Mimsy Were the Borogoves

Editorials: Where I rant to the wall about politics. And sometimes the wall rants back.

Growth does not pay for itself

Jerry Stratton, May 27, 2020

Average Round-Trip U.S. Domestic Airfares 1979-2011: Average round-trip domestic airfares in the United States, in inflation-adjusted dollars, 1979 to 2011.; air travel; deregulation; privatization

Imagine if your tax rates had fallen by this much since 1978.

When politicians want to create new government programs, they tell us that economies of scale mean that one government monopoly will be higher quality and less expensive than hundreds of personal choices.

And yet, taxes don’t go down when population goes up. Why not?

Well, when politicians want more money for existing government monopolies, they tell us that growth does not pay for itself.

These cannot both be true.

If economies of scale make government programs more efficient than letting people choose what services they want, from whom, at what price, then having more people means that those services will be less expensive. That’s what economies of scale means. It is the entire point of handing most such services over to local, state, or federal agencies.

But when it comes time to raise taxes, we’re told that “growth doesn’t pay for itself”. That’s literally what Mayor Craig Morgan said at the September 26, 2019 Round Rock City Council Meeting. They voted to raise taxes by the maximum allowed by law without asking permission from residents. Texas has a new law that drops that limit from 8% to 3% for cities, and the council wanted to get in under the deadline.

Mayor Morgan was, in fact, correct—with government programs, which are a monopoly, growth doesn’t pay for itself. It doesn’t have to. In any sane institution, of course growth pays for itself. If it didn’t, a 12-pack of Coca Cola would cost more than 12 single cans. An airline ticket across the United States, which cost $200 one way in 1978, would be over $5,000 today taking inflation and increased air travel into account.1 But it doesn’t, because growth, in an environment of competition for customers, does pay for itself, and more: even just taking into account inflation, $800 one-way would buy a pretty comfortable trip today.

Any organization that doesn’t see that will go out of business in favor of their competitors who do see that.

Unless, of course, they don’t have competition, as local, state, and federal governments do not. Growth paying for itself requires competing choices, which is why it is almost always wrong to remove services from the competitive market where people have choices into a government program where people have no choice.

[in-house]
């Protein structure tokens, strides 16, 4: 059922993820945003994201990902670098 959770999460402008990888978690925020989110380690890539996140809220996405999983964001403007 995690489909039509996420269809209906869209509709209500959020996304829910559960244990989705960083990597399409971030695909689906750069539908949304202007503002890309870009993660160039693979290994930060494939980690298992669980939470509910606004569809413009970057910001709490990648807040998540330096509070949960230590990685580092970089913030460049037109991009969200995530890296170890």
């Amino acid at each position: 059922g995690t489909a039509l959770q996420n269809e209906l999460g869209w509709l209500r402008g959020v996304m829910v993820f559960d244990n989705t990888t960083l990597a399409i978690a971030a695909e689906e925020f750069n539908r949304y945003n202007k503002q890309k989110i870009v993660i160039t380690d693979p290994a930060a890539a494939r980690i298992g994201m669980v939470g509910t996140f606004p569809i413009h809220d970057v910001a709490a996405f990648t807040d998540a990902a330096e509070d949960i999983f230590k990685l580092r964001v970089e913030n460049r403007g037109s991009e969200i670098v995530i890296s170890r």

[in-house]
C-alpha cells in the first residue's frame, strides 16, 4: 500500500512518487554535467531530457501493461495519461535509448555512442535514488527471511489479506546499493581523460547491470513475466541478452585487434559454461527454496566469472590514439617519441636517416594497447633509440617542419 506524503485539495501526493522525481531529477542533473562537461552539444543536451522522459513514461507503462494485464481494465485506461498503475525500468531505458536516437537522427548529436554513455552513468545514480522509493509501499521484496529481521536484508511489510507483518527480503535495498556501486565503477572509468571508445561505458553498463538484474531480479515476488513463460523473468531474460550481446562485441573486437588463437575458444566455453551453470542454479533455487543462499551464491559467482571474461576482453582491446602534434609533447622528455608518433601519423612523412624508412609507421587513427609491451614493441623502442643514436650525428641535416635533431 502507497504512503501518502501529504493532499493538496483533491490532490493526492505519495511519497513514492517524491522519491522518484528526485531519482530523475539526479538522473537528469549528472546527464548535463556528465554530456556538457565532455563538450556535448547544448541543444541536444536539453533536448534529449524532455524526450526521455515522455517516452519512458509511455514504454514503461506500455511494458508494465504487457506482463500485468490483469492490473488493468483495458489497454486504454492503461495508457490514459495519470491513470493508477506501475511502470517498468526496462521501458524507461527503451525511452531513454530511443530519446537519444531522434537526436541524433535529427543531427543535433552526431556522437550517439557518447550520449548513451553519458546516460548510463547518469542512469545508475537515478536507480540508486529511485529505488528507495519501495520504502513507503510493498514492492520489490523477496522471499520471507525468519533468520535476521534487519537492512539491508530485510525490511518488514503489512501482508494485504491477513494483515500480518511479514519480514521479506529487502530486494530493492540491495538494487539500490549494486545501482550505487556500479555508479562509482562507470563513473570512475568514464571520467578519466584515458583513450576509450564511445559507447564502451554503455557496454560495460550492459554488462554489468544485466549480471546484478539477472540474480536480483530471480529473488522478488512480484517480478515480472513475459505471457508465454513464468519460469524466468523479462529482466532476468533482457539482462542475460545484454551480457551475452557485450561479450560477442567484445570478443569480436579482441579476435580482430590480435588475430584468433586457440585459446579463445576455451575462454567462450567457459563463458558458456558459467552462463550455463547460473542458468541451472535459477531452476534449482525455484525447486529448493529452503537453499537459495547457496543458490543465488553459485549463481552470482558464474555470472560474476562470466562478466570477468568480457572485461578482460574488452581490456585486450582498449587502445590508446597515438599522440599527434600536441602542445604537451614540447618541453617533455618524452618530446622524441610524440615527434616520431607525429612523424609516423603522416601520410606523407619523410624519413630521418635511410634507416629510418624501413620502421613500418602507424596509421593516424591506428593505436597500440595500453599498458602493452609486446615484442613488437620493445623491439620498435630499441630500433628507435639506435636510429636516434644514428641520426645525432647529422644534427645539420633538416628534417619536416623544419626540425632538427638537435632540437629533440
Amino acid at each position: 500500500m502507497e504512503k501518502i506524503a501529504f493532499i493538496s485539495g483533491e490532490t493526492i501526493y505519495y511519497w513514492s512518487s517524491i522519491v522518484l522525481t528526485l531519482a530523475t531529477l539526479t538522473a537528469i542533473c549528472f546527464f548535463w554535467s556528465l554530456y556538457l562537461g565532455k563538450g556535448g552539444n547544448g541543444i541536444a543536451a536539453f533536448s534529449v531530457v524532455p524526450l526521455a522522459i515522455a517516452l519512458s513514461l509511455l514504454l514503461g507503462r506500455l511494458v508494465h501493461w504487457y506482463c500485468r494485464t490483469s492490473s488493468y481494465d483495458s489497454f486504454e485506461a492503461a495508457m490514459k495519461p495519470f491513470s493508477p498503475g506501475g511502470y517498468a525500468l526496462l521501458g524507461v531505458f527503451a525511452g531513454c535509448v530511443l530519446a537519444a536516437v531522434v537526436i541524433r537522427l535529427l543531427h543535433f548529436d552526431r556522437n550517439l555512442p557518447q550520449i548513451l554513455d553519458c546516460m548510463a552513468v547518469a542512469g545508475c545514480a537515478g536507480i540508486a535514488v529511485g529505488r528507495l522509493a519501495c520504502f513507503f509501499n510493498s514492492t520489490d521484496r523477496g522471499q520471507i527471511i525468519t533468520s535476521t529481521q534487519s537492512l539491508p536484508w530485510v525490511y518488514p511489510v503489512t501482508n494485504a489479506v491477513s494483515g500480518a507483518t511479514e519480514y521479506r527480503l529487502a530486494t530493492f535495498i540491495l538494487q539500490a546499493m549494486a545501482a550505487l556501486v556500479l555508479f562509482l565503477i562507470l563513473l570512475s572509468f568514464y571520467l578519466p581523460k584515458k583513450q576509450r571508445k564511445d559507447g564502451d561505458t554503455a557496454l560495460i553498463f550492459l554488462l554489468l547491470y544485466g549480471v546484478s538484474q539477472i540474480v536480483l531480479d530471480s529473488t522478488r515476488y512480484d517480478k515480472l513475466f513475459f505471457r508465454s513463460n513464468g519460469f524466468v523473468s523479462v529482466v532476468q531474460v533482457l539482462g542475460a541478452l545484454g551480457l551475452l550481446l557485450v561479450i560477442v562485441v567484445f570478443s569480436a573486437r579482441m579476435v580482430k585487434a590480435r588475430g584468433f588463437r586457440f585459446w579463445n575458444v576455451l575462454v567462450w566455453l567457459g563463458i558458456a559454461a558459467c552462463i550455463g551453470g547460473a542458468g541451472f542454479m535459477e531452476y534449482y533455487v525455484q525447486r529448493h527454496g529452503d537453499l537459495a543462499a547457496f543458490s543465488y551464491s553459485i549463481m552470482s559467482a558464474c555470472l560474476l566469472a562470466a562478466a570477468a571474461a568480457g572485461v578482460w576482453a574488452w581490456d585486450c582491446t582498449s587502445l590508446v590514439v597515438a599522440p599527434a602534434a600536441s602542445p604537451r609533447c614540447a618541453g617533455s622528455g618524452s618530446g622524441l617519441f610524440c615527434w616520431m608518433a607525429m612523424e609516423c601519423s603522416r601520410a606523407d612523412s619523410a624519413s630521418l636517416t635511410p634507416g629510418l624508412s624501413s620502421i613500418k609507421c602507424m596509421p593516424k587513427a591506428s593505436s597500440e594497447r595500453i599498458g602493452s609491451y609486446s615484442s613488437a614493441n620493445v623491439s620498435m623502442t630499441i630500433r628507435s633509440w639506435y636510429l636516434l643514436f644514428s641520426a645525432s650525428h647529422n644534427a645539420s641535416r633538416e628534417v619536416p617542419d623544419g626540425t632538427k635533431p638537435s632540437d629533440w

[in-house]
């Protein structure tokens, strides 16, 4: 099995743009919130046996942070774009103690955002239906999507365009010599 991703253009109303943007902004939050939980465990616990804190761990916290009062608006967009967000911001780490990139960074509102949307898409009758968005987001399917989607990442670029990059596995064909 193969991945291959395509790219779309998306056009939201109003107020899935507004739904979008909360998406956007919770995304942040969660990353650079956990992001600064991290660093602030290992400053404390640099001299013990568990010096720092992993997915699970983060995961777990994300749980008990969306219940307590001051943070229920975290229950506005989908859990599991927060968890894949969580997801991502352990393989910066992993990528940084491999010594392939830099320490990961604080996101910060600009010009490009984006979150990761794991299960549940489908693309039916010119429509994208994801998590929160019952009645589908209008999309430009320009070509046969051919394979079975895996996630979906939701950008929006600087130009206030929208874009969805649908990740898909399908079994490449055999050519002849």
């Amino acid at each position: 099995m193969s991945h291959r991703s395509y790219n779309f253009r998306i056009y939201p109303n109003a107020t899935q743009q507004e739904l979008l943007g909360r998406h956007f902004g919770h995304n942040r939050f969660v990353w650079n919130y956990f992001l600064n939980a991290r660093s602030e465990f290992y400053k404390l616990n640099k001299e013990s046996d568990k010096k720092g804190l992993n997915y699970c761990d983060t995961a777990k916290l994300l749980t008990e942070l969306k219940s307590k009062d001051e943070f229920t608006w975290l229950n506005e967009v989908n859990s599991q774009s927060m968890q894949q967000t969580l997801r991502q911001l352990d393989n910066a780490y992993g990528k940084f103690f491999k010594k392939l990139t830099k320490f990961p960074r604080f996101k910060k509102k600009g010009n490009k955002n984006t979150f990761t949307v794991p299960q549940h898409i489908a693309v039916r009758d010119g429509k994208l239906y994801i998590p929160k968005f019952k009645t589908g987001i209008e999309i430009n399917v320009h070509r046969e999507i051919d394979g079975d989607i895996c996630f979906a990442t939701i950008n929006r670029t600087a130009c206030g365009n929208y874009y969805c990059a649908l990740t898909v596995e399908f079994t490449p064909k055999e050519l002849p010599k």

When people choose, they choose what’s best for them at what it’s worth to them. When bureaucrats choose, they’re choosing for other people with other people’s money. Neither of those forces matter to the bureaucrat, so the other people the bureaucrat is choosing for get bad service at bad prices.

The logical end result of needing an 8% tax increase for every 4,000 new residents—the growth that Round Rock faced in 2018—is that taxes on each person double for every 50,000 new residents. And if they could figure out how to do that, every government would. We already have governments in California going bankrupt because they are exceeding the ability of their residents to pay taxes.

It’s a dangerous incentive to have governments only go bankrupt after they bankrupt the rest of us. The only growth that doesn’t pay for itself is cancerous growth. The expanding grasp of government means higher costs and worse service.

Multiple competing businesses will always be less expensive and provide better service than a single unaccountable government agency. Government programs really are an upside-down world where growth, even with well-meaning politicians, is an excuse for higher and higher taxes. It’s why government must be kept small and out of our way. We can’t afford anything else.

The mayor’s statement that “growth doesn’t pay for itself” is exactly why Texas’s new law was necessary, and why it should be made even stronger. They’re already talking about an emergency exemption to raise taxes above the legal limit because of COVID-19. This is exactly the time when we do not need higher taxes.

In response to The Bureaucracy Event Horizon: Government bureaucracy is the ultimate broken window.

  1. $200 in 1978 is $793.49 today due to inflation. There were 576 million passengers in 1978, and 4.2 billion today, which is over seven times as many customers. Of course, part of the increase in passengers is as a result of multiple airlines competing with each other to attract more customers.

  1. <- Epstein didn’t…
  2. Expert fallibility ->